WEDNESDAY, JULY 4, 1945 -
THE MICHIGAN DAILY
INDEPENDENCE DAY CITATION:
Okinawa Unit Commended for Feat
EDITOR'SNOTE: This is the first of two
columns about a United States Tenth
Army company which won a presidential
citation and undying fame on Okinawa.
The second will follow Friday.
By ROBERT GEIGER
Associated Press Correspondent
OKINAWA, July 4-A presidential
citation arrived on this Independence
Day for Company L-a gallant in-
fantry outfit that sent its last 89 men
against a vital Japanese held ridge
position on Okinawa. Of those who
retturned, only three were unwounded.
Company L, of the 383rd Regiment
of the 96th Infantry Division, killed
700 Japanese of a battalion on the
"Company L, with fixed bayonets,
boldly and fearlessly charged a heav-
ily defended position," the presiden-
tial citation said, "and attained its
Only a captain and 20 men, of the
147 who hit the beaches on Easter
Sunday, April 1-Okinawa invasion D
Day-remained to hear the citation
The formal words recalled for those
few survivors all that the proud rec-
ord of Company L involved-the high
courage of the advance, the fury of
close battle and the spilled blood and
suffering and death of comrades.
Blue-eyed Capt. William M. Mit-
chell of Ponchatoula, La., recalled the
ENEMY AIR POWER:
Japanese Aerial Forces Offer
Little or No Effective Defense
By KIRKE L. SIMPSON
Associated Press Correspondent
Varying conclusions are drawn
from failure of Japanese air power to
figure significantly in the war ex-'
cept for suicide attacks on shipping
and cecasional nuisance raids ashore
Cii War Over!
ATLANTA, July 3-(P)--Tomorrow
the Solid South becomes Solid and
the United States United.
The free state of Dade (it's in
Georgia, in case you've never heard)
is ending the legend, after all these
years, that it still stands seceded.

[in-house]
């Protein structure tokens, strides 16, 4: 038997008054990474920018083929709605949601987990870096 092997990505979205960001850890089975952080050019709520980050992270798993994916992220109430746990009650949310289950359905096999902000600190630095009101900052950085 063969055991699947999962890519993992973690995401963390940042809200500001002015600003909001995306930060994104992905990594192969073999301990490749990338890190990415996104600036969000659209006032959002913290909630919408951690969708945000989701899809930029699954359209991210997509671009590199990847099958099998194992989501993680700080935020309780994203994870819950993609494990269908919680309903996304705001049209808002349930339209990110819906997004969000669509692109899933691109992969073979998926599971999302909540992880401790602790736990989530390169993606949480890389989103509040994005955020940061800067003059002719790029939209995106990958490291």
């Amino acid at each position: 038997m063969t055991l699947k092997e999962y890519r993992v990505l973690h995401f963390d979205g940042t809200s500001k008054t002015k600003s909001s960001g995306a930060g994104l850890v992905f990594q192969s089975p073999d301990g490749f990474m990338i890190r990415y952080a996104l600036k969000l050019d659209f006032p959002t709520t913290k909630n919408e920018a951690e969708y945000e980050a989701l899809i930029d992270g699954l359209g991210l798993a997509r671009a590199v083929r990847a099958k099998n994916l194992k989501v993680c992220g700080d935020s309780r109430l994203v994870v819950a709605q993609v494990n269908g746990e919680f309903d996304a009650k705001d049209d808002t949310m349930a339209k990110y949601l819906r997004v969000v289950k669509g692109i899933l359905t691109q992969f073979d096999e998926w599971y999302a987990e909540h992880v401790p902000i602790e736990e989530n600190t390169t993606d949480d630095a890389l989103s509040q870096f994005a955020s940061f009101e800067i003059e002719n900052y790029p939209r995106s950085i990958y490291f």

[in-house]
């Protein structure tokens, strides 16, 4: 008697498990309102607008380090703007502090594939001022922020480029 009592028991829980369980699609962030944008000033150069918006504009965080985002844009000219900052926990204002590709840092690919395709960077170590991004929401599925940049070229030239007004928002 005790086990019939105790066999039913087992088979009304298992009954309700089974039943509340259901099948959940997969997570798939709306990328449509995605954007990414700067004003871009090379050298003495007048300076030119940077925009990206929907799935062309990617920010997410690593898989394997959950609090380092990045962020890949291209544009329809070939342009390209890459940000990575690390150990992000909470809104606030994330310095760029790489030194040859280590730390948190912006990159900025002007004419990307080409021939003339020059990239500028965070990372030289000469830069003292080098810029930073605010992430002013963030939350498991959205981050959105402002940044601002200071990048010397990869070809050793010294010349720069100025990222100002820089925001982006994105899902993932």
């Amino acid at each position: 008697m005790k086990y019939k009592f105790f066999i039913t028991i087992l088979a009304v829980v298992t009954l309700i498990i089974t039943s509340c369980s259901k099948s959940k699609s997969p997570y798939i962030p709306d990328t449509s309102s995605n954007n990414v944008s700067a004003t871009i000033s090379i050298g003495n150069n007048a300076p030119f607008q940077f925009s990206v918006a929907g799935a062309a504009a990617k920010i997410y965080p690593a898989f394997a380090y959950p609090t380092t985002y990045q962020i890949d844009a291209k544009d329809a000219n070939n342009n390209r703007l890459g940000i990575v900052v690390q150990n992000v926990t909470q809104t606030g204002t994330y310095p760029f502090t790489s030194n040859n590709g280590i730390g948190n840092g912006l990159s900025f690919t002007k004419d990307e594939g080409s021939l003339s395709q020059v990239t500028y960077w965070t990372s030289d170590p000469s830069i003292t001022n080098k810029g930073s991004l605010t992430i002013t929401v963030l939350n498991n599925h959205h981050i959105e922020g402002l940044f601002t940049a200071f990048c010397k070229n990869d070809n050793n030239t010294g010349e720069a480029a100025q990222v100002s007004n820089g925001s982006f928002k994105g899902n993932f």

And the Gibraltar of the Con-
federacy (Vicksburg, Miss.) is go-
ing to celebrate Independence day
officially, that is - for the first
time in 82 years.
The county of Dade, of course,
came back into the Union when
Georgia did. But the name "Free
State of Dade" springs from a fiery
!peech to the Georgia legislature
back in 1860.
Rep. Bob Tatum of Dade told the
legislature if Georgia didn't secede,
Dade would. The story goes that
the impatient Tatum actually sent a
secession proclamation to Washing-
So tomorrow, with a pageant and
speech-making and such, Dade
will make certain, beyond any part
of a doubt, that there is no mis-
understanding-that it is back in
Proud old Vicksburg is casting aside
all embittered memories or sectional
prejudices. The celebration there is
citywide, by mayoral proclamation.
etu rs Home
ALBANY, Ga., July 3-(A)-Recov-
ered from a recent hip injury, Chase
S. Osborn, the 85-year-old Michigan
ex-governor, author and philanthro-
pist, plans to return in a few days
to his home state after sojourning
at his winter home near Albany..
Osborn's valet, Ne-On-Gis-Gay-
Wah-Rib, Ojibway Indian who has
resided for many years on the ex-
governor's Duck island retreat near
I he Michigan-Canadian border, will
arrive here Saturday to accompany
him on the return trip.
Osborn has been recuperating in
an Albany hospital from a fractured
in the Okinawa sector. In China,
Burma, over the Malay peninsula and
now on oil-rich Borneo, Nipponese
planes have cut no important figure,
They have even failed by Tokyo ad-
mission to offer any effective resist-
ince to the bombing of Japanese
Japanese propagandists now assert
"iemeland aerial defense is awaiting
a new output of attack ships being
built in bomb -proof underground
factories. That does not account,
however, for the fact that despite
heavy enemy losses American offi-
cial estimates credit Japan with as
many or more ships as she had early
in the war.
Japs Hoard Fuel
AShe may be hoarding them at
hcme for us.; when the assault reach-
es Japanese beaches and in Man-
;huria against uncertainty as to
Russia's intentions. It is more prob-
able that, cut off from natural oil
sources except the very limited sup-
ply available in southern Sakhalin,